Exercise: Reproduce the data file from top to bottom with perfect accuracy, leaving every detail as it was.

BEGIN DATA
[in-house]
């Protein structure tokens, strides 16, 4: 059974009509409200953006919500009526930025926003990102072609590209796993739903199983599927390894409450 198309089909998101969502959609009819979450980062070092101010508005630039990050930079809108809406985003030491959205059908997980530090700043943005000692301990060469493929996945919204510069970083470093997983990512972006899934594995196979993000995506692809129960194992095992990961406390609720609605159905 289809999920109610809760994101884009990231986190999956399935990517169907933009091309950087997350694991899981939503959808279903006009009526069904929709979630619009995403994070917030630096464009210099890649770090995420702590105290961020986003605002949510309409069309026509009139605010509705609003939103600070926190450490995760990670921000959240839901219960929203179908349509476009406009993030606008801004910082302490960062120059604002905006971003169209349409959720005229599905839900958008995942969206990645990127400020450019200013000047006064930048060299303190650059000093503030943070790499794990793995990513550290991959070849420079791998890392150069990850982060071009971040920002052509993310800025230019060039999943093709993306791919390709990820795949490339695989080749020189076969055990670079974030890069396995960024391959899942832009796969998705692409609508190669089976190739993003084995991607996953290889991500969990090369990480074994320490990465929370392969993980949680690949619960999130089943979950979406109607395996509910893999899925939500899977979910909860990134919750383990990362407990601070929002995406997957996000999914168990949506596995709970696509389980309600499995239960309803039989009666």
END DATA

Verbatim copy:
[in-house]
């Protein structure tokens, strides 16, 4: 059974009509409200953006919500009526930025926003990102072609590209796993739903199983599927390894409450 198309089909998101969502959609009819979450980062070092101010508005630039990050930079809108809406985003030491959205059908997980530090700043943005000692301990060469493929996945919204510069970083470093997983990512972006899934594995196979993000995506692809129960194992095992990961406390609720609605159905 289809999920109610809760994101884009990231986190999956399935990517169907933009091309950087997350694991899981939503959808279903006009009526069904929709979630619009995403994070917030630096464009210099890649770090995420702590105290961020986003605002949510309409069309026509009139605010509705609003939103600070926190450490995760990670921000959240839901219960929203179908349509476009406009993030606008801004910082302490960062120059604002905006971003169209349409959720005229599905839900958008995942969206990645990127400020450019200013000047006064930048060299303190650059000093503030943070790499794990793995990513550290991959070849420079791998890392150069990850982060071009971040920002052509993310800025230019060039999943093709993306791919390709990820795949490339695989080749020189076969055990670079974030890069396995960024391959899942832009796969998705692409609508190669089976190739993003084995991607996953290889991500969990090369990480074994320490990465929370392969993980949680690949619960999130089943979950979406109607395996509910893999899925939500899977979910909860990134919750383990990362407990601070929002995406997957996000999914168990949506596995709970696509389980309600499995239960309803039989009666």